Virtual Reality has been a hot topic for the last couple of years, but for many general consumers the jury is still very much out on how useful the platform is on a day-to-day basis outside the sphere of gaming. That’s why it’s interesting to dive into the BBC’s latest research on how the average consumer feels about VR.
The general consensus is that for VR to be successful it needs simple, intuitive and consistent interfaces, better curation and content discovery, and a higher supply of quality content which is ‘worth the effort’, i.e. not something that they can simply watch on TV instead. Below is a very broad recap:
- What did audiences think about VR before they’d actually tried it?
- Most participants were broadly excited about the prospect, but mainly associated VR with gaming.
- Some were worried about getting nauseous or looking silly in front of friends and family.
- How did participants react to their first experience?
- Participants were ‘equally enthralled and delighted’.
- Their initial – fairly low – expectations were far outstripped in terms of the quality of the experience.
- What content resonated?
- Generally participants wanted to get straight to experiences designed to get your blood pumping, things like horror, rollercoasters and other extreme experiences that they wouldn’t normally do and which had some novelty value.
- Leading the audience on a journey is crucial; experiences without a narrative or goal tended to fall flat – experiences with good story-telling or clear objectives worked well.
- Presence and embodiment were also important as the viewer must feel ‘there’ to be immersed (e.g. a Cirque du Soleil experience where the characters made plenty of eye contact with the viewer).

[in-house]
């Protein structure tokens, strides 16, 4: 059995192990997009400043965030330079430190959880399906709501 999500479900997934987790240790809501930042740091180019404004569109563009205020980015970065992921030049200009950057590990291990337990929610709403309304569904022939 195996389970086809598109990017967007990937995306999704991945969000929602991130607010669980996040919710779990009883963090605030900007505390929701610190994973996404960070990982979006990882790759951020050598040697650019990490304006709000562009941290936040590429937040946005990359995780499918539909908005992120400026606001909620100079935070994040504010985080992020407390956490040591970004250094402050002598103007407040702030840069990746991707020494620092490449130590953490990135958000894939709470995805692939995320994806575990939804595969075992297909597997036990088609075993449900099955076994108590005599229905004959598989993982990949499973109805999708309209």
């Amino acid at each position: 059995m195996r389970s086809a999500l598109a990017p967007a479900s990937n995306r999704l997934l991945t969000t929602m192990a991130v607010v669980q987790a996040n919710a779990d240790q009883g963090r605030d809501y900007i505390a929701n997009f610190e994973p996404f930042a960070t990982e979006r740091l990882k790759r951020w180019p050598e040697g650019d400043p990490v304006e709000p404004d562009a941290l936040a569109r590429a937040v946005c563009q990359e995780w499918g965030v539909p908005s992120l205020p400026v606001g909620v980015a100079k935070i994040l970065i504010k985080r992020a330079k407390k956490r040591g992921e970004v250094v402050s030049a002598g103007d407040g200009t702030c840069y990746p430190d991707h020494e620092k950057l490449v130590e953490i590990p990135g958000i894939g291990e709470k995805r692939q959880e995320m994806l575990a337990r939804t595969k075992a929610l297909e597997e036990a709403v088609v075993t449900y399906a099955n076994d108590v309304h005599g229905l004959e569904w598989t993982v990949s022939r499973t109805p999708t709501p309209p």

- Audiences need time to process and understand what is happening around them before being able to follow a narrative. When and where to draw their attention is also fundamentally important.
- What are the key challenges to overcome for VR to become mainstream?
- Many of the participants found the user interface to be tricky.
- Often the way to navigate around various VR environments differs from app to app.
- Difficulty discovering new content was a huge issue.
- Some users were concerned about being shut-off from what’s happening around them.
- Social norming – some were anxious about feeling stupid in front of friends.
- Physical space – often audiences weren’t in the right physical situation – sitting down on a sofa after a long day or lying in bed is not conducive to an experience which necessitates turning around and looking behind you.
- Proximity of headset – the headset needs to be conveniently available.
- Social interaction – for some audiences the insular / individual nature of the experience was off-putting.
- Often the headsets or the screens of the phone will be dirty, blurring or obscuring the images.
- The phone must be charged.
- If you haven’t used your headset for a while, you might forget how to use it.
- Many handsets overheated after 30 or so minutes of usage.
- Variable Wi-Fi quality leading to poor content resolutions and slow download speeds.
Check it out for yourself here.